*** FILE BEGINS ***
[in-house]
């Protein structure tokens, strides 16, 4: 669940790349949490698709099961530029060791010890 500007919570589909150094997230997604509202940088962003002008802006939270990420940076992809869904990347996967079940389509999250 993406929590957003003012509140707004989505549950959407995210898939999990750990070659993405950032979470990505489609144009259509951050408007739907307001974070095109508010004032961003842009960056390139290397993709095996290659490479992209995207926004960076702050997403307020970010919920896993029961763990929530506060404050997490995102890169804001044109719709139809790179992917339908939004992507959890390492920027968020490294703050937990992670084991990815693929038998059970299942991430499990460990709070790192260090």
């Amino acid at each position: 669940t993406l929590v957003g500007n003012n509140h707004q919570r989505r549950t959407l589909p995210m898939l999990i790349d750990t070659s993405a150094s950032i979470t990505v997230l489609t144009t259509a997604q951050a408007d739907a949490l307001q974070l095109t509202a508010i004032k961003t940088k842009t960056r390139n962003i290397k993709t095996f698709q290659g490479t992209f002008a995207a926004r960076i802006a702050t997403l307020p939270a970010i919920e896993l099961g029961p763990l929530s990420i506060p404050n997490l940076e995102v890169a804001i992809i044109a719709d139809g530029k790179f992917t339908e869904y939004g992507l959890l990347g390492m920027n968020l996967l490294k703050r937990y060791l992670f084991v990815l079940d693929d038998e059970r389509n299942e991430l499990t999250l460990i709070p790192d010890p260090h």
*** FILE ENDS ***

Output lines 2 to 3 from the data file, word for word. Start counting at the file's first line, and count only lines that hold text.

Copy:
């Protein structure tokens, strides 16, 4: 669940790349949490698709099961530029060791010890 500007919570589909150094997230997604509202940088962003002008802006939270990420940076992809869904990347996967079940389509999250 993406929590957003003012509140707004989505549950959407995210898939999990750990070659993405950032979470990505489609144009259509951050408007739907307001974070095109508010004032961003842009960056390139290397993709095996290659490479992209995207926004960076702050997403307020970010919920896993029961763990929530506060404050997490995102890169804001044109719709139809790179992917339908939004992507959890390492920027968020490294703050937990992670084991990815693929038998059970299942991430499990460990709070790192260090």
């Amino acid at each position: 669940t993406l929590v957003g500007n003012n509140h707004q919570r989505r549950t959407l589909p995210m898939l999990i790349d750990t070659s993405a150094s950032i979470t990505v997230l489609t144009t259509a997604q951050a408007d739907a949490l307001q974070l095109t509202a508010i004032k961003t940088k842009t960056r390139n962003i290397k993709t095996f698709q290659g490479t992209f002008a995207a926004r960076i802006a702050t997403l307020p939270a970010i919920e896993l099961g029961p763990l929530s990420i506060p404050n997490l940076e995102v890169a804001i992809i044109a719709d139809g530029k790179f992917t339908e869904y939004g992507l959890l990347g390492m920027n968020l996967l490294k703050r937990y060791l992670f084991v990815l079940d693929d038998e059970r389509n299942e991430l499990t999250l460990i709070p790192d010890p260090h």